On January 4, 2002, jailer Chris Hall (Hall) spoke with Blount's cellmate, who said Blount had been ingesting shampoo and engaging in other odd behavior. Hall repeated this information to Jail Sergeant Mark Harmon, who in turn informed the other jailers. Around 3:00 p.m., Blount was moved to an isolation cell to be monitored. At approximately 10:30 or 11:00 p.m., jailer Chris Gray (Gray) observed Blount vomiting in the isolation cell. Blount asked Gray for a nurse because his stomach was bothering him. Gray asked Blount if he was vomiting because of the shampoo he had ingested, but Blount did not respond. Blount was not given the opportunity to see a nurse following his request. During the night and early morning hours, Blount and the other inmates were checked by Jail personnel about once every hour.
On January 5, 2002, at about 5:15 a.m., jailer Michael Johnson (Johnson) observed Blount pacing in his cell and repeatedly drinking water and throwing up. Approximately thirty minutes later, at 5:50 a.m., Johnson went to Blount's cell to give him his medications and observed Blount lying naked on the floor of his cell. Johnson and the shift supervisor entered Blount's cell, found him unresponsive, initiated CPR, and called for an ambulance. Blount was transported to the hospital, where he was pronounced dead. An autopsy led to the determination Blount died of natural causes: arteriosclerotic cardiovascular disease, causing a heart attack that resulted in Blount's death. Detectable amounts of Blount's anti-depressant medication were found in Blount's system during his autopsy.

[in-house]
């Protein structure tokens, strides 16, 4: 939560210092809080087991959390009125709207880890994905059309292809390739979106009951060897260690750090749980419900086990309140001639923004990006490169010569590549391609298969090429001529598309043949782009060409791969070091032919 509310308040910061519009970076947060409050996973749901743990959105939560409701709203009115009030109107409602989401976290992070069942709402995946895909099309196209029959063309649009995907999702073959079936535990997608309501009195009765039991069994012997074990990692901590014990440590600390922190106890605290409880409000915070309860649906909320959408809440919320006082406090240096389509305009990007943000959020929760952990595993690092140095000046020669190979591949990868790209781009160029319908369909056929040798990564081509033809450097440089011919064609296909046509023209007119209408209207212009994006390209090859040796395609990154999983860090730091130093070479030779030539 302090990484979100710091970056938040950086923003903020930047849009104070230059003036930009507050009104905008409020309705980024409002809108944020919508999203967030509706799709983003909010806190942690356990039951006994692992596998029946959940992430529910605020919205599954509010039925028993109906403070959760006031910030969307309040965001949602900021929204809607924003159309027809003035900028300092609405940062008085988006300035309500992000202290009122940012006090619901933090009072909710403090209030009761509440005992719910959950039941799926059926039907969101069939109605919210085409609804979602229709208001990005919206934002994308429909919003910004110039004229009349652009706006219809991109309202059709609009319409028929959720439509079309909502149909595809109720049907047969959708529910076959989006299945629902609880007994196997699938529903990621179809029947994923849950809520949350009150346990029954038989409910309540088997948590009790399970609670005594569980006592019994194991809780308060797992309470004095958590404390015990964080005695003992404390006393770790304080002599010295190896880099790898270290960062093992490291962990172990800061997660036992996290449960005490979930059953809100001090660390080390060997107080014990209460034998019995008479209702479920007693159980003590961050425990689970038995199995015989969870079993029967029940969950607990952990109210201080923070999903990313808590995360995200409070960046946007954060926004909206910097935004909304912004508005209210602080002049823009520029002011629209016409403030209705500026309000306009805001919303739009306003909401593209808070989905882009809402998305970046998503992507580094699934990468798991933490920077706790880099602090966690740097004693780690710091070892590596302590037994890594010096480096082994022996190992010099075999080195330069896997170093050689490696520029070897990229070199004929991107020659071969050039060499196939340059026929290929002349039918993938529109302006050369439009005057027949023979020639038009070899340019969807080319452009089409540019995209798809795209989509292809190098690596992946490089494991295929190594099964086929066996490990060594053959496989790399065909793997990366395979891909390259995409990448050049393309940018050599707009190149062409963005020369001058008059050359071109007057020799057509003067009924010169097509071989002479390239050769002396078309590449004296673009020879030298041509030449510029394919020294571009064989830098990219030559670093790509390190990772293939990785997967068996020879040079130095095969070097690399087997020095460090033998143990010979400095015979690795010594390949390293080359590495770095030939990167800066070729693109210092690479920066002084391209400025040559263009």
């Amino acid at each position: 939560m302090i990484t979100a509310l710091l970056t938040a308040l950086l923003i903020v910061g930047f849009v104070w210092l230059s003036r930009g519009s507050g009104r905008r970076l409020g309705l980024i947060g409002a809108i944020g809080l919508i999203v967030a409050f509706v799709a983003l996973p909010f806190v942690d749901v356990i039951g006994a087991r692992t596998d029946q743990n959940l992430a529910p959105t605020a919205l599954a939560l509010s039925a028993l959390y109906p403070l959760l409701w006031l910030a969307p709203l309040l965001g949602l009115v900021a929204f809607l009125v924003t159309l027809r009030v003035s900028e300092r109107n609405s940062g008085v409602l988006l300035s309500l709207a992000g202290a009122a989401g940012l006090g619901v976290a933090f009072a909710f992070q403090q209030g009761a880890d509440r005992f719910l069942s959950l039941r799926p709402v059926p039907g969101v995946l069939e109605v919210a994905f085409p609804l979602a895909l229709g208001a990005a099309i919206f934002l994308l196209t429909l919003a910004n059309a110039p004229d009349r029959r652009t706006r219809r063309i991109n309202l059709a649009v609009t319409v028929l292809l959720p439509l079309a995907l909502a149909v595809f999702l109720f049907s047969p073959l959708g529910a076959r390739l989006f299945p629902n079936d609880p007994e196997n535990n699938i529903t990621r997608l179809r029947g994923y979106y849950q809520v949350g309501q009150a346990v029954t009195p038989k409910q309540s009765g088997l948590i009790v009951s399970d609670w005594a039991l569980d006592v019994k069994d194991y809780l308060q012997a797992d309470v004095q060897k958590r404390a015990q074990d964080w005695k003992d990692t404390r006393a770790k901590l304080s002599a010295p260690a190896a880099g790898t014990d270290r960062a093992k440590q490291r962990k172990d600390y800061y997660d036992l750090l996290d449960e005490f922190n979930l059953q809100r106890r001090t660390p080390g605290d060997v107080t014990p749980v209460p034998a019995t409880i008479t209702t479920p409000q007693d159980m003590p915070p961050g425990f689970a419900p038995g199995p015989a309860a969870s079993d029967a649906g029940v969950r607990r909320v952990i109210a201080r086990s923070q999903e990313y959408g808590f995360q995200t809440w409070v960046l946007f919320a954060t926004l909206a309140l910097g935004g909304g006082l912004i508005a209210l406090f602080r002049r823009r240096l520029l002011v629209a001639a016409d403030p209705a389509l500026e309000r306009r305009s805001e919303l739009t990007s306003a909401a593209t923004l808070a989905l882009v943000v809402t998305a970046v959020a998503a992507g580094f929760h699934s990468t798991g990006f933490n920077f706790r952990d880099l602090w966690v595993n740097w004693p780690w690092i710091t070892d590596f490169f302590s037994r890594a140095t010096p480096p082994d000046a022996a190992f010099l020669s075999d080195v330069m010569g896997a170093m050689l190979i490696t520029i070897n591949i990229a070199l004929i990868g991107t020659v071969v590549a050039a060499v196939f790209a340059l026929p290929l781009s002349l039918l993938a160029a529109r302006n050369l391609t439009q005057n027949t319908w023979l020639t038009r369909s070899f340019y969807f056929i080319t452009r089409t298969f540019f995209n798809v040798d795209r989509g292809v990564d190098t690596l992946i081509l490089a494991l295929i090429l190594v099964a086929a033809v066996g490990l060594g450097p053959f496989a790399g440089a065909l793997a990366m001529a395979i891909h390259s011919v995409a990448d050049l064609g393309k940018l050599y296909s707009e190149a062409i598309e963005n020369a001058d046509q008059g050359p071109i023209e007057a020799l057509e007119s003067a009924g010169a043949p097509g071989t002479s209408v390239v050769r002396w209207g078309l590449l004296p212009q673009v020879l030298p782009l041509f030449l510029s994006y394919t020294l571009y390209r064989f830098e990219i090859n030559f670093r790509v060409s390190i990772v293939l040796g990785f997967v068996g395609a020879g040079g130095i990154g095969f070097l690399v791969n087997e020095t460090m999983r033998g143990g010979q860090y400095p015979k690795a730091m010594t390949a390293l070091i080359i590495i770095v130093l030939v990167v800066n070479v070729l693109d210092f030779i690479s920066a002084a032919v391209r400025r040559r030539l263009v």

According to Barber, Blount called her numerous times on January 3 and 4, 2002, and stated he was nauseated and vomiting. Barber attempted to contact Sheriff Langston to ask for someone to take Blount to a doctor, but Barber was unable to reach the sheriff. Barber later went to the Jail twice on January 4, told a Jail staff member Blount was sick, and was told Blount was receiving his medications. Additionally, Vaughn, Blount's sister, called the Jail before Blount's death to tell the Jail staff he was sick. Vaughn also wrote and faxed a letter to Sheriff Langston, informing him Blount had mental problems and needed to be placed in a different facility.
Standard for Summary Judgment
Summary judgment is appropriate only when there is no genuine issue of material fact, so that the dispute may be decided solely on legal grounds. Holloway v. Lockhart, 813 F.2d 874 (8th Cir. 1987); Fed. R. Civ. P. 56. The Supreme Court has established guidelines to assist trial courts in determining whether this standard has been met:
The inquiry is the threshold inquiry of determining whether there is a need for trial -- whether, in other words, there are genuine factual issues that properly can be resolved only by a finder of fact because ...